The recently published Asilomar AI Principles (promulgated for AI research, AI ethics and values, and longer term AI deployment) offer a credible formation for embedding human values within AI.3
In some instances, the values to embed in an AI system might need to be specific to the relevant community or stakeholders, particularly for vulnerable groups or users impacted directly by the AI system (such as operators of AI-enabled robotics).
Designers, developers, and manufacturers of AI should avoid creating unacceptable bias from the data sets or algorithms. To mitigate against the risk of bias:
AI and AI-enabled products and services will need to incorporate degree of ethical transparency in order to engender trust (otherwise market uptake may be impeded). This will be particularly important when AI autonomous decision-making has a direct impact on the lives of the market participants.
How can such ethical transparency be achieved? There are two separate elements. AI should:
- be open, understandable and consistent; and
- deliver transparency as to the decision or action.
Open, understandable and consistent
The decision-making of an AI system should be open, understandable and consistent to minimise bias in decision-making. This may be easier said than done: an AI system acting or operating autonomously may not indicate how or why it acted or operated a certain way. It is currently rare for AI systems to be set up to provide a reason for reaching a particular decision.4
- often AI solutions are so-called “black boxes”, providing no possibility for oversight of the algorithms and data sets;
- open data sets may not be available to train an AI solution;
- AI systems which use machine learning “are not pre-programmed and … do not produce ‘logs’ of how the system reached its current state. This process creates difficulties for everyone ranging from the engineer to the lawyer in court, not to mention ethical issues of ultimate accountability.”5
“The algorithms behind intelligent or autonomous systems are not subject to consistent oversight. This lack of transparency causes concern because end users have no context to know how a certain algorithm or system came to its conclusions.”
IEEE, Ethically Aligned Design: A Vision for Prioritizing Human Wellbeing with Artificial Intelligence and Autonomous Systems, version one, 2016, page 45
Most products involving machine learning or AI rely heavily on proprietary datasets that are often not released. Keeping the data sets proprietary can provide implicit defensibility against competitors. An AI developer might seek to rely perhaps on the law relating to trade secrets/confidentiality and other intellectual property rights in relation to the data sets (see What IP Protection is available for AI?).
The proprietary nature of its data sets may be particularly important to an AI developer in circumstances where open source software might otherwise lower barriers to entry by competitors.
Where open data sets:
The operation of an AI system should be transparent to ensure that the AI designer, developer, manufacturer, or other responsible person can explain how and why the system made a decision or executed an action.
Several obstacles may need to be overcome to achieve this objective. For example:
- the complexity of AI systems may make it difficult to understand the capabilities and reasons for actions taken by the AI; and
- designers, developers, and manufacturers may wish to protect their intellectual property rights in an AI system as a trade secret, which can lead to a deliberate lack of transparency.
Creators of AI systems should therefore consider implementing a process to automate a log or report for a human user of operations and decisions to enable audits and increase transparency. Any assumptions relied on should also be included in the log. The logic and rules of AI systems should also be available as needed. (See the Toolkit for how such functionality could operate in conjunction with an ethics policy.)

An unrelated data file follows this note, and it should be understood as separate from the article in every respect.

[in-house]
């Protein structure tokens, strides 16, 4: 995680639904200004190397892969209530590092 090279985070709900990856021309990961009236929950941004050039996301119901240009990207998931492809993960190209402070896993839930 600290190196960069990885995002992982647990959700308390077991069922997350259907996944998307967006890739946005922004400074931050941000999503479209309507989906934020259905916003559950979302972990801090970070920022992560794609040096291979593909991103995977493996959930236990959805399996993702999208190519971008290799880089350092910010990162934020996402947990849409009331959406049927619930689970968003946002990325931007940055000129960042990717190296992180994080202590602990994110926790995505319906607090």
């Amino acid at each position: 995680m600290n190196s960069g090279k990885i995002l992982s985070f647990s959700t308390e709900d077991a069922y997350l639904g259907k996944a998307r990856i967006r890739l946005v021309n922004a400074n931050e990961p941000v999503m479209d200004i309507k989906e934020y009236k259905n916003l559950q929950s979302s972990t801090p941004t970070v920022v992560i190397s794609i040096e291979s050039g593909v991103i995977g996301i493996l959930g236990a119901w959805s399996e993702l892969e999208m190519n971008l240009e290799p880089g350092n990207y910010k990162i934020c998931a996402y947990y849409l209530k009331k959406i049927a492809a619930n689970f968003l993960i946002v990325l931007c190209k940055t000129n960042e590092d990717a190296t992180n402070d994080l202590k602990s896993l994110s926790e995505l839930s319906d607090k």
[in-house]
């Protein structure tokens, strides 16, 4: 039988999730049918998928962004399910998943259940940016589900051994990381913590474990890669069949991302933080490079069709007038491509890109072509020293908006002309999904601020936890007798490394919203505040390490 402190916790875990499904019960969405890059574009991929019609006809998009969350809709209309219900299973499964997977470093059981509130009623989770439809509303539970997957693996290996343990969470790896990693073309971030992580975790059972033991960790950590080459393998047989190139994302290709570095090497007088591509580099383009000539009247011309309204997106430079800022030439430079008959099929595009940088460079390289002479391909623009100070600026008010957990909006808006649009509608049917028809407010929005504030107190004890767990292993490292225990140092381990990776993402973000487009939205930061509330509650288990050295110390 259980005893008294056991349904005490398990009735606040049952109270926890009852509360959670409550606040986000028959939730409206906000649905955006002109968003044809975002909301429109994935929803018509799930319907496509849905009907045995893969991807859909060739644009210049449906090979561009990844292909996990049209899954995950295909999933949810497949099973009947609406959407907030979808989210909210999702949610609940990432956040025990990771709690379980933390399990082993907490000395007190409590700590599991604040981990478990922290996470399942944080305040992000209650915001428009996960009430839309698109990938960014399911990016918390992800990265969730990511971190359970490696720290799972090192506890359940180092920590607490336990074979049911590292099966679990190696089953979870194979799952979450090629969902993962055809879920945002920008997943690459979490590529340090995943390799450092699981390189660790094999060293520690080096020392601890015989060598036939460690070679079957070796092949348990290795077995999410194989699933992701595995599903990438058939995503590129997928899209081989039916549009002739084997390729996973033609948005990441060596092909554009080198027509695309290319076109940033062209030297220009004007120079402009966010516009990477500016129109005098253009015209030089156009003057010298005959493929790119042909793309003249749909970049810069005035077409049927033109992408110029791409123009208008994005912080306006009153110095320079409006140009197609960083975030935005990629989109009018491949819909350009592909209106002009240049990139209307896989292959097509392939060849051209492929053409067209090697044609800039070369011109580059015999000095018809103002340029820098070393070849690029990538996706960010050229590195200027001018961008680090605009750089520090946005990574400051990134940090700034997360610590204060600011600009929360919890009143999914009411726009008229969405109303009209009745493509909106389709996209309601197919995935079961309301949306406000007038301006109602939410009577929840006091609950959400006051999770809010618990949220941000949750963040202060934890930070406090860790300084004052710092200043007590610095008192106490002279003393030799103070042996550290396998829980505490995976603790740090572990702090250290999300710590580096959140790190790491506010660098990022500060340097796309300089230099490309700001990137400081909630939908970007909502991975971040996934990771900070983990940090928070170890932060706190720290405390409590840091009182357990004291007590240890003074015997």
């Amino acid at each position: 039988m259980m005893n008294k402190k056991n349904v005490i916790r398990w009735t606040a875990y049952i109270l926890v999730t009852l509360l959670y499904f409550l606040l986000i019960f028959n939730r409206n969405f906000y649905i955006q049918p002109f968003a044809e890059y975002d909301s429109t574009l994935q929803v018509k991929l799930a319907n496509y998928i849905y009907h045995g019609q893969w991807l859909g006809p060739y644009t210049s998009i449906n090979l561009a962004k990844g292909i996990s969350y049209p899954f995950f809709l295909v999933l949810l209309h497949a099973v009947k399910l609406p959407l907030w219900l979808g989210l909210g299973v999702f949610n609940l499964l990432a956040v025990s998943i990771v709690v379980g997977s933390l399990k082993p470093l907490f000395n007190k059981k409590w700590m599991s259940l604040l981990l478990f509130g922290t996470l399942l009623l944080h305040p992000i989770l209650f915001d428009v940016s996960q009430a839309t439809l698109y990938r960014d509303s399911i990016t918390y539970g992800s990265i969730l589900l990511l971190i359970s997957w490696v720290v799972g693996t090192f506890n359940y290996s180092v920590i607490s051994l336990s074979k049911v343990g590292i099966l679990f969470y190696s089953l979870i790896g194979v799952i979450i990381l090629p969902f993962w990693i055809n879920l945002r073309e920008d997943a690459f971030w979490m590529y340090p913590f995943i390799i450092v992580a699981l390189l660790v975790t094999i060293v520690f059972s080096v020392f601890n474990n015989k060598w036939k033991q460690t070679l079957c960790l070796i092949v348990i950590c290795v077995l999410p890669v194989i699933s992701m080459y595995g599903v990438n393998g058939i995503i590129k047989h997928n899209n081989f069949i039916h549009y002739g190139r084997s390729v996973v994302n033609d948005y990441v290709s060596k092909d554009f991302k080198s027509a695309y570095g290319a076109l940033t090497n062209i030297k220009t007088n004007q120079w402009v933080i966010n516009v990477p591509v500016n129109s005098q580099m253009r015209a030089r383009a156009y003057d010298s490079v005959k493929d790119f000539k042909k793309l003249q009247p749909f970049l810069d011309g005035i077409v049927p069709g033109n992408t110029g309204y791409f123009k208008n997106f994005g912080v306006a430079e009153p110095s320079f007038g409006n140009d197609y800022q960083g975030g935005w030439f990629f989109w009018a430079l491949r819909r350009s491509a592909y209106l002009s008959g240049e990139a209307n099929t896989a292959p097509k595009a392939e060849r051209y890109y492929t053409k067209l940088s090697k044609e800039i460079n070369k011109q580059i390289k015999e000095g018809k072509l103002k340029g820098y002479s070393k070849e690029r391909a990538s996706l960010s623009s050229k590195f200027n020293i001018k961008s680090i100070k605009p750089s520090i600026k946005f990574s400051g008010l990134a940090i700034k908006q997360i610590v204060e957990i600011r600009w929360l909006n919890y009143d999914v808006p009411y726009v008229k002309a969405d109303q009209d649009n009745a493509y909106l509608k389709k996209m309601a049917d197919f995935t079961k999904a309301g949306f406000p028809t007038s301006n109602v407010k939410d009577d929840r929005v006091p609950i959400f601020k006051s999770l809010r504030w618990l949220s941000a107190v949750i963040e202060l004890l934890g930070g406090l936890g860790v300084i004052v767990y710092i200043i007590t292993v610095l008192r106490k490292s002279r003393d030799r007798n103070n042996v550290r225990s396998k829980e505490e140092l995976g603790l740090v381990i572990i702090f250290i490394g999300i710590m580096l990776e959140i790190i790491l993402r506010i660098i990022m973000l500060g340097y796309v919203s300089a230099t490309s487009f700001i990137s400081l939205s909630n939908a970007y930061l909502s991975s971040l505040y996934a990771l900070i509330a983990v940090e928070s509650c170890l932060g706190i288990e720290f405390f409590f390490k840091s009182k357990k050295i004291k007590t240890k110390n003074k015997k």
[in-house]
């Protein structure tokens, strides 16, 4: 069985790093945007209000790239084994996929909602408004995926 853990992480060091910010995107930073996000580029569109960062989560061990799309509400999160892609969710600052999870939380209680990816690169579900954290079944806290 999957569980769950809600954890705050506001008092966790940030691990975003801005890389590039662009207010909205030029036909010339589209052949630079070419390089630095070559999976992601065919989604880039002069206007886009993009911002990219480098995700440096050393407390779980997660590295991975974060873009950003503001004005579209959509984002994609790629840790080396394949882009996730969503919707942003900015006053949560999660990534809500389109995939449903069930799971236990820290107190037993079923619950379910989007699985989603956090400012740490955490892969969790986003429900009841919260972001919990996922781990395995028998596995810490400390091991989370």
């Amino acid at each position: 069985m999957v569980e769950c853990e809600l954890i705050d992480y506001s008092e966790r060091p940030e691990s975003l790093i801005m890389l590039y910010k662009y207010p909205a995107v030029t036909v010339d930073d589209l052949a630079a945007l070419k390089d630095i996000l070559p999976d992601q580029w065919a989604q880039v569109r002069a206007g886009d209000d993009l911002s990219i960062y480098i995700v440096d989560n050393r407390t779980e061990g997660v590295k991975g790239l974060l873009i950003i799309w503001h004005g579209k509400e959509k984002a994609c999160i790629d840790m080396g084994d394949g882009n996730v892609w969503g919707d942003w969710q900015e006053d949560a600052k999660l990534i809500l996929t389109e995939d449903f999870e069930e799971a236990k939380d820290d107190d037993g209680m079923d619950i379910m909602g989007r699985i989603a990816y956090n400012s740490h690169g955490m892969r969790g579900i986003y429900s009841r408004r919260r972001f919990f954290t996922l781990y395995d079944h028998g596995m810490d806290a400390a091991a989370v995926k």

AI systems can cause physical damage and economic loss. Legal systems will inevitably need to consider how to allocate legal responsibility for such loss or damage. As AI systems proliferate and are allowed to control more sensitive functions, unintended actions are likely to become increasingly dangerous. There should accordingly be program-level accountability to explain why an AI system reached a decision to address questions of legal responsibility. We explain in more detail in the Toolkit how this can be achieved in practice, including by the use of an ethics compliance log.
AI processes can include an element of randomness (for example, the outcome of tossing a coin). While randomness might help to reduce the risk of bias, it is unlikely to enhance:
- program-level accountability; or
- reduce the risk of liability in general (for example, would the fact that a decision is made randomly mean that a duty of care is less likely to arise?)
The complexity of AI systems in combination with emerging phenomena they encounter mean that constant monitoring of AI systems, and keeping humans “in the loop”, may be required. One-time due diligence in advance of implementation may not be sufficient. Introducing (or maintaining) an element of human involvement in AI autonomous decision-making may well assist in demonstrating accountability where program-level accountability might otherwise be problematic.
Businesses should therefore identify how their AI may fail and what human safety nets can be implemented in the case of such failures. Where AI systems are used in safety-critical situations, a human safety override capability should be embedded into the AI’s functionality.
So-called “interactive machine learning” puts interactions with humans as a central part of developing machine learning systems. It includes building in functionality that enables: (1) an AI system to “explain” its decision-making to a human; and (2) the human to give feedback on the system’s performance and decision outcomes.
However, while keeping humans “in the loop” may help to achieve accountability, it may also limit the intended benefits of autonomous decision-making. Not having to involve humans may have been the reason the AI was implemented in the first place.
Legislatures and courts will need to clarify liability issues for AI systems to help designers, developers, manufacturers, and other persons responsible to understand their rights and obligations. Depending on the type of AI and the particular sector, legislative measures might include:
2. This approach can be vulnerable to being undermined by the autonomous nature of the technology (for the reasons discussed in more detail in the Ethics Risk Toolkit).
3. Future of Life Institute, Asilomar AI Principles, 2017.
4. House of Commons Science and Technology Committee, Robotics and Artificial Intelligence, 5th Report of Session 2016 – 2017, HC 145, 12 October 2016, page 17.
5. IEEE, Ethically Aligned Design: A Vision for Prioritizing Human Wellbeing with Artificial Intelligence and Autonomous Systems, version one, 2016, page 90.
6. European Parliament, Resolution with Recommendations to the Commission on Civil Law Rules on Robotics (2015/2103(INL)), 16 February 2017.